Fashioned from the same experiences that would inspire the masterpiece Huckleberry Finn, Life on the Mississippi is Mark Twain’s most brilliant and most personal nonfiction work. It is at once an affectionate evocation of the vital river life in the steamboat era and a melancholy reminiscence of its passing after the Civil War, a priceless collection of humorous anecdotes and folktales, and a unique glimpse into Twain’s life before he began to write.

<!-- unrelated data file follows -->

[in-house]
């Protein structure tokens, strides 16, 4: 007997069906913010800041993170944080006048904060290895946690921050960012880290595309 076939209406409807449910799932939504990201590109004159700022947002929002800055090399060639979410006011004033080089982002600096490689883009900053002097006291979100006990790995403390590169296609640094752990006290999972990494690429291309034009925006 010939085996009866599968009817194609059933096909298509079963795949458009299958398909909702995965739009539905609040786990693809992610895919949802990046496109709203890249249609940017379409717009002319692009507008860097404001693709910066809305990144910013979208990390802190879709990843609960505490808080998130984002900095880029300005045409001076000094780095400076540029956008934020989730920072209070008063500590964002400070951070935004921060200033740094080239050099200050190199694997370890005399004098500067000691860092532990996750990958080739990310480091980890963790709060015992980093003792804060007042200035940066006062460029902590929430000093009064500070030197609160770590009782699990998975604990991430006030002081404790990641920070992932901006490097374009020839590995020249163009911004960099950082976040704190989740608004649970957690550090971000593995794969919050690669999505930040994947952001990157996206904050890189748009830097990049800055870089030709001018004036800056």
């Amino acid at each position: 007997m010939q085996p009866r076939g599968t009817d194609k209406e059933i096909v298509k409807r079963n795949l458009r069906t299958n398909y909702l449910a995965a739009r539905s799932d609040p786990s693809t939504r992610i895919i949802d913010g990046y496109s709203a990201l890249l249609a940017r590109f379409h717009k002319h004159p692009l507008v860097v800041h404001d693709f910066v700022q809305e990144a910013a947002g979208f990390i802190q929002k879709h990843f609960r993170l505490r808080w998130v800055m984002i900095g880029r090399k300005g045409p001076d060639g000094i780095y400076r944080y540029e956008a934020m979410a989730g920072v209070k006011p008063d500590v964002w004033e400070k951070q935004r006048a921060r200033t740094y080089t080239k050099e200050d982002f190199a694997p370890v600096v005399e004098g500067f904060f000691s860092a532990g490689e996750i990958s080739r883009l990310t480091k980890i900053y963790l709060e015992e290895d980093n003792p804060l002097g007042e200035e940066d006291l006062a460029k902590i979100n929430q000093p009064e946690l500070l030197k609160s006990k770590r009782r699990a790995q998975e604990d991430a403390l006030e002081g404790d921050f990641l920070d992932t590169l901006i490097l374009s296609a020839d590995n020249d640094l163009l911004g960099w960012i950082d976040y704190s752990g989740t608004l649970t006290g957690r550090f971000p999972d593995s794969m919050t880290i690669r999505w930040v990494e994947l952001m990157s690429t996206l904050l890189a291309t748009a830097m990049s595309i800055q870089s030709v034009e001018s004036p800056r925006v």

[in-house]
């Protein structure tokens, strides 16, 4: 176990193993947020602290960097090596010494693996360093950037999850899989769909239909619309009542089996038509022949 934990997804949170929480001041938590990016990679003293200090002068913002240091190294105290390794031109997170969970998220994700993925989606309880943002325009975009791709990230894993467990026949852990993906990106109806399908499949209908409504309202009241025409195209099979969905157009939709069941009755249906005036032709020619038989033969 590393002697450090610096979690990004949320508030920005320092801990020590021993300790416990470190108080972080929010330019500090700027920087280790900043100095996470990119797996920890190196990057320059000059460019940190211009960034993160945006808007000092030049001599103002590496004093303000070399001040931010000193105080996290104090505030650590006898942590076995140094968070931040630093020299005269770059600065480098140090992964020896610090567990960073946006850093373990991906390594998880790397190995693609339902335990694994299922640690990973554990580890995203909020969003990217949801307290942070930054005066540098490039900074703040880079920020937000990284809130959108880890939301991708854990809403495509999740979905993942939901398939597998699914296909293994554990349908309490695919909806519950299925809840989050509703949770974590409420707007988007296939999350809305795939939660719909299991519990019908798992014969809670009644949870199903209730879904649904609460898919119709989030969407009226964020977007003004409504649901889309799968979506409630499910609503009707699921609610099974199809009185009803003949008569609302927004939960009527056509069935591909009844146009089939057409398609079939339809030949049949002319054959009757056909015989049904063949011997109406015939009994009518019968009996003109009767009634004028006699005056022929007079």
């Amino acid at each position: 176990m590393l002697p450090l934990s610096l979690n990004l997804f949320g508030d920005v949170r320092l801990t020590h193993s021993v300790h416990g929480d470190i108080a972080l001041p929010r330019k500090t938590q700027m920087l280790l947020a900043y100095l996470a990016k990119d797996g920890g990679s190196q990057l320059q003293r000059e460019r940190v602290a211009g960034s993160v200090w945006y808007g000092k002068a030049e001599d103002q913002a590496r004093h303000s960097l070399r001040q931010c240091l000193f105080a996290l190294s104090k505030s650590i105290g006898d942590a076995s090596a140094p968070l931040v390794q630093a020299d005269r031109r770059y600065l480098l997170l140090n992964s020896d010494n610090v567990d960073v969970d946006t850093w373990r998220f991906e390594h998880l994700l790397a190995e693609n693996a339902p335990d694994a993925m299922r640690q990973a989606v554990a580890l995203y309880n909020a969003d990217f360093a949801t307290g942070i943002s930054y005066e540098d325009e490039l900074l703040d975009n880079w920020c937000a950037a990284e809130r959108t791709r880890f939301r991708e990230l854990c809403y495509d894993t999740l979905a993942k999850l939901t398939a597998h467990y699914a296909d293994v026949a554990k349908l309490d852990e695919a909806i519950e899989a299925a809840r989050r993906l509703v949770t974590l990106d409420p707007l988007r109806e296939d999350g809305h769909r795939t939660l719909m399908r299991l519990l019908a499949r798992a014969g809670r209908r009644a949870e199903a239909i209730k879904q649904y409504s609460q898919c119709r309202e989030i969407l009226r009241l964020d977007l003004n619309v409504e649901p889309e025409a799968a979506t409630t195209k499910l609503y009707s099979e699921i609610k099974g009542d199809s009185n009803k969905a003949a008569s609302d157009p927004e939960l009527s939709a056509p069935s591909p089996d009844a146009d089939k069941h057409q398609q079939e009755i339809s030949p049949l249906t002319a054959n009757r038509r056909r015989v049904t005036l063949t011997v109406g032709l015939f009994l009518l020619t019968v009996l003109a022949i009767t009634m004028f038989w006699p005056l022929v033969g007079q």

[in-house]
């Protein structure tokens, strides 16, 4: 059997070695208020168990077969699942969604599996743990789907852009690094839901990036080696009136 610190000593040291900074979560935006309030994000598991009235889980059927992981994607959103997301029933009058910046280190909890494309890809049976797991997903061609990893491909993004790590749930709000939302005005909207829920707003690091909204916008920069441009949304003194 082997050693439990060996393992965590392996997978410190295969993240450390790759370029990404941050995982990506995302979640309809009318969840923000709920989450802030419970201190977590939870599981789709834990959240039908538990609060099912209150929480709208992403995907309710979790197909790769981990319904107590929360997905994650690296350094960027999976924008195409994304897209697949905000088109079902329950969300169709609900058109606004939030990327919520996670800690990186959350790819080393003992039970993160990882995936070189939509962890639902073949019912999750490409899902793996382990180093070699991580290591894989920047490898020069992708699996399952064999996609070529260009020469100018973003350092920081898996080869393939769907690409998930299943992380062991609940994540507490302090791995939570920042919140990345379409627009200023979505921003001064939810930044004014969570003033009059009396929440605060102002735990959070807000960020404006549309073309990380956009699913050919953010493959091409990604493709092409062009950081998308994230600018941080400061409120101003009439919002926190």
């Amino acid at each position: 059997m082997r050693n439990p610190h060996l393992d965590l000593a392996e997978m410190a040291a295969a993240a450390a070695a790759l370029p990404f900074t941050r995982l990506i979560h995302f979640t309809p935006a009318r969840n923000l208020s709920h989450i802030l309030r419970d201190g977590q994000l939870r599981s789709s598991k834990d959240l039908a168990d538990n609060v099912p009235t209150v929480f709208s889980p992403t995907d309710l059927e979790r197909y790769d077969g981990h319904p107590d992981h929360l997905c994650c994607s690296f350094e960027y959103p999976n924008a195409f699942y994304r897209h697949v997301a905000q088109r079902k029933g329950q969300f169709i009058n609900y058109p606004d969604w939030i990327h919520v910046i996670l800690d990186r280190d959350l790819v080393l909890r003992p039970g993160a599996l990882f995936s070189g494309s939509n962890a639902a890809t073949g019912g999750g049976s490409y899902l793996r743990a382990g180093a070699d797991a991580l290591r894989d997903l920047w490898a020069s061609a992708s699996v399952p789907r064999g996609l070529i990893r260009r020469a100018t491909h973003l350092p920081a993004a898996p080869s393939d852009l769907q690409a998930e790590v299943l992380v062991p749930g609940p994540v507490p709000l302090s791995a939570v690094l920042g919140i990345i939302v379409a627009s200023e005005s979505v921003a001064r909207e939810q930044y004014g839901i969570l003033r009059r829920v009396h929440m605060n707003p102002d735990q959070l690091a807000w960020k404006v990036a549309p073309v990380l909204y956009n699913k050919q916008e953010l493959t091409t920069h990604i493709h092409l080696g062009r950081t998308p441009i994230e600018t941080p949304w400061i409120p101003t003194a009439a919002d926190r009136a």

Written in a prose style that has been hailed as among the greatest in English literature, Life on the Mississippi established Twain as not only the most popular humorist of his time but also America’s most profound chronicler of the human comedy.
About the Author
Samuel Langhorne Clemens (November 30, 1835 - April 21, 1910), better known by his pen name Mark Twain, was an American author and humorist. He wrote The Adventures of Tom Sawyer (1876) and its sequel, Adventures of Huckleberry Finn (1885), the latter often called "the Great American Novel."